[mlpack] GSOC 2017: Reinforcement Learning

Marcus Edel marcus.edel at fu-berlin.de
Mon Mar 6 10:14:21 EST 2017


Hello Sahith,

> Since most of the issue right now on mlpack are being taken up very quickly,
> could you guide me on how to work on a simple reinforcement learning project
> like you had suggested earlier? You had proposed implementing a simple agent and
> using Policy Gradients but I'm unsure on what exactly I need to be testing it
> on.

So if you just need an easy environment you like to test your algorithm against,
I would recommend to take a look at the tasks Bang Liu has written last year:
https://github.com/BangLiu/mlpack/blob/ne/src/mlpack/methods/ne/tasks.hpp He
implemented the Xor, CartPole, DoublePole and MountainCar task. Each task can be
easily used for a unit test.

Another option is to use OpenAI's Gym toolkit that provides a variety of
different tasks, the main Gym interface is meant to be used from within python,
but no worries we have written some code that allows you to use it from c++:
https://github.com/zoq/gym_tcp_api

Is that helpful? If you have any questions, feel free to ask.

Thanks,
Marcus

> On 5 Mar 2017, at 11:48, Sahith D <sahithdn at gmail.com> wrote:
> 
> Hi Marcus,
>                  Since most of the issue right now on mlpack are being taken up very quickly, could you guide me on how to work on a simple reinforcement learning project like you had suggested earlier? You had proposed implementing a simple agent and using Policy Gradients but I'm unsure on what exactly I need to be testing it on.
> 
> Thank You,
> Sahith
> 
> On Sat, Mar 4, 2017 at 12:53 AM Sahith D <sahithdn at gmail.com <mailto:sahithdn at gmail.com>> wrote:
> Hi,
>  I've been working on multiple different algorithms to use with the agent and then training it to see how they stack up against each other. So you could say the last 3 months have been both building and to a smaller extent training the agent as well. I've been using different algorithms because I'm still learning a lot about reinforcement learning as I go on so I don't really have a preference right now. I've done the most work with Q-learning and Monte-Carlo decision tree algorithms though.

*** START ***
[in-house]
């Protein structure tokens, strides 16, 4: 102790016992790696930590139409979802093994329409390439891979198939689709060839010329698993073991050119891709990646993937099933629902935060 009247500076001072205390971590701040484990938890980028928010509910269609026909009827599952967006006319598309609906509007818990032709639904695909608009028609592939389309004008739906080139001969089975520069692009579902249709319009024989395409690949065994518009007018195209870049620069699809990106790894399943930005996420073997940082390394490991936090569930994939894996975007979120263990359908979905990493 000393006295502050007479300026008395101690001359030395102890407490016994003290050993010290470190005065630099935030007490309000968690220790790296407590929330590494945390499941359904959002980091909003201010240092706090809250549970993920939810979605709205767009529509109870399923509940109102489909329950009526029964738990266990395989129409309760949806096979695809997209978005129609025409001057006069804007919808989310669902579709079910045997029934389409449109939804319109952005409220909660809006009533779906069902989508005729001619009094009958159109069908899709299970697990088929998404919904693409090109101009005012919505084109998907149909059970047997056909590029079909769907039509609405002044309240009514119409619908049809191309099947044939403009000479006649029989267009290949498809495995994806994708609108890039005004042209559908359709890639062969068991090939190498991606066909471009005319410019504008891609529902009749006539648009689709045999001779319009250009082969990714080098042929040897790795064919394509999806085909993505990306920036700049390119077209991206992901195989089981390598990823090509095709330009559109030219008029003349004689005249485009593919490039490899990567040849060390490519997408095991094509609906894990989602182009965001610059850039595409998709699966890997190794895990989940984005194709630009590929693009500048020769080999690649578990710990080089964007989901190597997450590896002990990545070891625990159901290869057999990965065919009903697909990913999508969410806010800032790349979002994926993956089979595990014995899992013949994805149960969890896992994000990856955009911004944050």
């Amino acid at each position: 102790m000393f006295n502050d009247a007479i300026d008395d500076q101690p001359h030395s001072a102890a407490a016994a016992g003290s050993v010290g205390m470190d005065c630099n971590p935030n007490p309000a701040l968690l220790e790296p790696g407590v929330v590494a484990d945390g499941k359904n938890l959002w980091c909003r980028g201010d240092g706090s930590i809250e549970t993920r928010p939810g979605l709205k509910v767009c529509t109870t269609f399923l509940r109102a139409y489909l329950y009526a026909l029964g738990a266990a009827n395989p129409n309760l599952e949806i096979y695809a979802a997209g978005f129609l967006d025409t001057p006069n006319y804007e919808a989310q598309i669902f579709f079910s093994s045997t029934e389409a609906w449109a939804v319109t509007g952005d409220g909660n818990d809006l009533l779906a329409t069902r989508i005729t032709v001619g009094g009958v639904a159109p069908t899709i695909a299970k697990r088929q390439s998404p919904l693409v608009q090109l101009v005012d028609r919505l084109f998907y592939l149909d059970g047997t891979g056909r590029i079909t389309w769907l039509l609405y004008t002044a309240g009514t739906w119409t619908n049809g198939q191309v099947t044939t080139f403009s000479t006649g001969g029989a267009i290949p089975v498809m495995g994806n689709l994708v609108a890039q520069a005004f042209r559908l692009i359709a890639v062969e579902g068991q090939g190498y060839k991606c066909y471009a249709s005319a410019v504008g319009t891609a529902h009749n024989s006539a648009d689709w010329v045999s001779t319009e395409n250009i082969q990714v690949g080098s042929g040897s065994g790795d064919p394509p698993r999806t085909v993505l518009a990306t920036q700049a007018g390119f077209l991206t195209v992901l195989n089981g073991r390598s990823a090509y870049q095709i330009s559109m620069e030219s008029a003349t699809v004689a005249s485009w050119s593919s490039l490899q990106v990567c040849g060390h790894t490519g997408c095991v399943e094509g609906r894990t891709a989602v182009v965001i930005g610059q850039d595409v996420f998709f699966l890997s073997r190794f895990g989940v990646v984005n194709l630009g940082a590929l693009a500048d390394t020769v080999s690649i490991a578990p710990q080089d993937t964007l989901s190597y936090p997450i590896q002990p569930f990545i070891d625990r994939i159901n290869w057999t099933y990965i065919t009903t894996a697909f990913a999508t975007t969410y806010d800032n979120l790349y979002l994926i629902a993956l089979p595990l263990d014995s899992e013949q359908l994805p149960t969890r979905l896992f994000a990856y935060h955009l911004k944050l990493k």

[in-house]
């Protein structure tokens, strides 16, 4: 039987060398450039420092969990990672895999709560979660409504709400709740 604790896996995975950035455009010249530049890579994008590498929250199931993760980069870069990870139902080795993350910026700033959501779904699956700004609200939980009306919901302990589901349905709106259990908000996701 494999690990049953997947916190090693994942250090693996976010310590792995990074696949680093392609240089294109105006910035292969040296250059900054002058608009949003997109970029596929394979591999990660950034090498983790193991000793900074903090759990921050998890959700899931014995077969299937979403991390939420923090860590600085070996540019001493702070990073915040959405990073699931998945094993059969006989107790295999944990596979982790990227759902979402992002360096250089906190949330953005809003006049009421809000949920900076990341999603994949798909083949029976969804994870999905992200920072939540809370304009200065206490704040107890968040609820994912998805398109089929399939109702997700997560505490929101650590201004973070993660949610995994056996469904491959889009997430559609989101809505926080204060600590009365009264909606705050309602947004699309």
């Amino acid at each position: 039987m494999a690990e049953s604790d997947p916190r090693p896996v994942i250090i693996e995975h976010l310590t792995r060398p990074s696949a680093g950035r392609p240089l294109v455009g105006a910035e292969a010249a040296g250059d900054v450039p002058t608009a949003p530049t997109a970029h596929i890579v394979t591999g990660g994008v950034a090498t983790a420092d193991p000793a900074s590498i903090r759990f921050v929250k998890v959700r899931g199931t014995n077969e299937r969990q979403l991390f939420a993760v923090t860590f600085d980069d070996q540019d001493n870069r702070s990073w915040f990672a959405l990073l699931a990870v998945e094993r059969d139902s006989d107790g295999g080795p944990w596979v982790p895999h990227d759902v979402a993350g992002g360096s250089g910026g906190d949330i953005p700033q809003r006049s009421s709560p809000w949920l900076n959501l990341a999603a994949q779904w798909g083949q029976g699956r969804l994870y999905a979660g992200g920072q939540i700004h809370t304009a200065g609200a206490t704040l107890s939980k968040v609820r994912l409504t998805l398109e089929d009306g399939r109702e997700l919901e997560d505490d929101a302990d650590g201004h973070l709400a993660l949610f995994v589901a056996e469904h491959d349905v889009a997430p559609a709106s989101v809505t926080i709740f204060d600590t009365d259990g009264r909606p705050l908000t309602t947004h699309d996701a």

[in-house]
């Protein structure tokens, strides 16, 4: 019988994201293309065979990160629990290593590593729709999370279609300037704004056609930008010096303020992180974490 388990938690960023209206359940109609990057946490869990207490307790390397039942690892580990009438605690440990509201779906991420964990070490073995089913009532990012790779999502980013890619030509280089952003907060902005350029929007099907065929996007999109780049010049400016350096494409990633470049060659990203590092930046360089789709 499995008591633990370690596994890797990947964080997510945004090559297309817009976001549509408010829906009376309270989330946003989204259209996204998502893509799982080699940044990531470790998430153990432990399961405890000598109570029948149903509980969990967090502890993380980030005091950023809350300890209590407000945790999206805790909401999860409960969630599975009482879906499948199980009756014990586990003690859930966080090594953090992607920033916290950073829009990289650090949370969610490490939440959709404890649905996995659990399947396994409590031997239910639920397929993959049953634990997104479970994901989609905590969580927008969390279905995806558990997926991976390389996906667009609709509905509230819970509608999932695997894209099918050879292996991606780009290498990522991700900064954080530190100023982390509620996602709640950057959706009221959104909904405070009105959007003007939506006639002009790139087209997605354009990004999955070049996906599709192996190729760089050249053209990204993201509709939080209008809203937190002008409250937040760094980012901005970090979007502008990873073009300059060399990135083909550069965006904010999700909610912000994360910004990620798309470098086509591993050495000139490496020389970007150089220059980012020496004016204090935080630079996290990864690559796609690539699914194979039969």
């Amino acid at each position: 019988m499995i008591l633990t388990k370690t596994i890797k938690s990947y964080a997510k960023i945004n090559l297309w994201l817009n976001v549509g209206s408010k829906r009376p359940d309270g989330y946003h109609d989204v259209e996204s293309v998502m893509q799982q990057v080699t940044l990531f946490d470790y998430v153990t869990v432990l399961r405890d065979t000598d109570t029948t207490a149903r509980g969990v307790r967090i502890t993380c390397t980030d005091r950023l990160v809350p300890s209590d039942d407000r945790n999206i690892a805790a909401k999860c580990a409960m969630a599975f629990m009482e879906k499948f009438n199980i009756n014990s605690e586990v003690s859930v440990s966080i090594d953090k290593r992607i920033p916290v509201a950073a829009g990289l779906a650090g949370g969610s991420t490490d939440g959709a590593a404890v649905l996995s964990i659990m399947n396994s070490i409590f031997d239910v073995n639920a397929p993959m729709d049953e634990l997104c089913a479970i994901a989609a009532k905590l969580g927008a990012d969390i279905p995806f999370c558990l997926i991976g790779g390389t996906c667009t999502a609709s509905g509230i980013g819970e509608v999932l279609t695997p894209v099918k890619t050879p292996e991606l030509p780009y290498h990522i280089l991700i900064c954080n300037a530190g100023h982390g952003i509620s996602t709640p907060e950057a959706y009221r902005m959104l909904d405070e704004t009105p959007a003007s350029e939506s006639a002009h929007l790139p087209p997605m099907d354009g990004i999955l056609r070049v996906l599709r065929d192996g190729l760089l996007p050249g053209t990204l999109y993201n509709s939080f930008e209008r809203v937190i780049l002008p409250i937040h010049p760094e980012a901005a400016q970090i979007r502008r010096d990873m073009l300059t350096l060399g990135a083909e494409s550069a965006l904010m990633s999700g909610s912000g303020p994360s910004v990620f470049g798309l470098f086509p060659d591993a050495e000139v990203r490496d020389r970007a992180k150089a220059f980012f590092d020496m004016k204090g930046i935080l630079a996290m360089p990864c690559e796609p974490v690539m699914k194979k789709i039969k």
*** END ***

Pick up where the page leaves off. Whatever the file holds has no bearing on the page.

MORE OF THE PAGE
> 
> Thank You,
> Sahith 
> 
> On Fri, Mar 3, 2017 at 8:36 PM Marcus Edel <marcus.edel at fu-berlin.de <mailto:marcus.edel at fu-berlin.de>> wrote:
> Hello Sahith,
> 
> When you say training for 3 months, I guess you mean you work on your agent for 3 months, and you don't train it for 3 months. I guess, if you really train it for 3 months, that's passion. Also since you worked on a bunch of algorithms, do you have a preference?
> 
> Best,
> Marcus
> 
> 
>> On 2 Mar 2017, at 18:59, Sahith D <sahithdn at gmail.com <mailto:sahithdn at gmail.com>> wrote:
>> 
>> 
>> 
>> 
>> 
>> That sounds really interesting, do you use your own model to solve the tasks?
>>  
>> I am using tensorflow as part of the backend but other than that I've built the model from scratch
>> 
>> A basic understanding of OpenAI's gym toolkit is definitely helpful, note that
>> we have written a wrapper so that the toolkit can be used from within C++. Also,
>> to be successful at this project, you should have a good knowledge of
>> reinforcement learning; i.e., you should be familiar with the way agents are
>> typically built and trained, and certainly, you should be familiar with the
>> individual components that you plan to implement.
>>  
>> The project I'm currently doing has multiple approaches of reinforcement learning that I've tried like Temporal Difference learning, Deep Q Networks and Monte Carlo Decision Trees. I've also been building and training my agent for more than 3 months now. I built it from scratch so I have a decent understanding about the individual components
>>  
>> There are some easy issues on GitHub that you might find interesting, we will
>> see if we can add more in the next days. Besides that, since you like to work on
>> the reinforcement learning project, maybe you like to implement an simple agent,
>> that is capable of solving some simple tasks; Policy Gradients is a simple
>> method that is really powerful and also quite intuitive. Don't feel obligated,
>> you don't have to solve issues or implement anything to be considered for the
>> project, but it's an easy way to dive into the codebase.
>>  
>> I'll go though the code base and try solving some issues or doing what you said about implementing a simple agent.
>> Thanks for the help!
>> 
>> Yours Sincerely,
>> Sahith N D
> 

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